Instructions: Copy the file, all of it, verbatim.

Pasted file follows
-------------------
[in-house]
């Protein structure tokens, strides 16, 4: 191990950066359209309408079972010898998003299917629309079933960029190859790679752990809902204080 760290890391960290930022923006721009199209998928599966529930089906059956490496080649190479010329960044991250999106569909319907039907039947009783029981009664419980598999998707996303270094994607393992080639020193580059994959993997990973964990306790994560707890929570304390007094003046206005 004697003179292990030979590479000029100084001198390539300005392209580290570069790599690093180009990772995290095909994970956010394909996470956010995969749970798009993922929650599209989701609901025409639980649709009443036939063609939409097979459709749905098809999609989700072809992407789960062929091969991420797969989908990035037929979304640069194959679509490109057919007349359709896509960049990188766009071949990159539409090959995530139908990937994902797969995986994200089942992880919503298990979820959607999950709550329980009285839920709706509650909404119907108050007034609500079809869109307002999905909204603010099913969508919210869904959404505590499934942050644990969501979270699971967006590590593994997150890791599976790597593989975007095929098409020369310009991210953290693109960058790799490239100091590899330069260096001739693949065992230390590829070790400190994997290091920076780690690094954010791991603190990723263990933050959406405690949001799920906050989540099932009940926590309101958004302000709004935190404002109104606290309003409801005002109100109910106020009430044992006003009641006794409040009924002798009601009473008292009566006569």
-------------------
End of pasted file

[in-house]
């Protein structure tokens, strides 16, 4: 191990950066359209309408079972010898998003299917629309079933960029190859790679752990809902204080 760290890391960290930022923006721009199209998928599966529930089906059956490496080649190479010329960044991250999106569909319907039907039947009783029981009664419980598999998707996303270094994607393992080639020193580059994959993997990973964990306790994560707890929570304390007094003046206005 004697003179292990030979590479000029100084001198390539300005392209580290570069790599690093180009990772995290095909994970956010394909996470956010995969749970798009993922929650599209989701609901025409639980649709009443036939063609939409097979459709749905098809999609989700072809992407789960062929091969991420797969989908990035037929979304640069194959679509490109057919007349359709896509960049990188766009071949990159539409090959995530139908990937994902797969995986994200089942992880919503298990979820959607999950709550329980009285839920709706509650909404119907108050007034609500079809869109307002999905909204603010099913969508919210869904959404505590499934942050644990969501979270699971967006590590593994997150890791599976790597593989975007095929098409020369310009991210953290693109960058790799490239100091590899330069260096001739693949065992230390590829070790400190994997290091920076780690690094954010791991603190990723263990933050959406405690949001799920906050989540099932009940926590309101958004302000709004935190404002109104606290309003409801005002109100109910106020009430044992006003009641006794409040009924002798009601009473008292009566006569």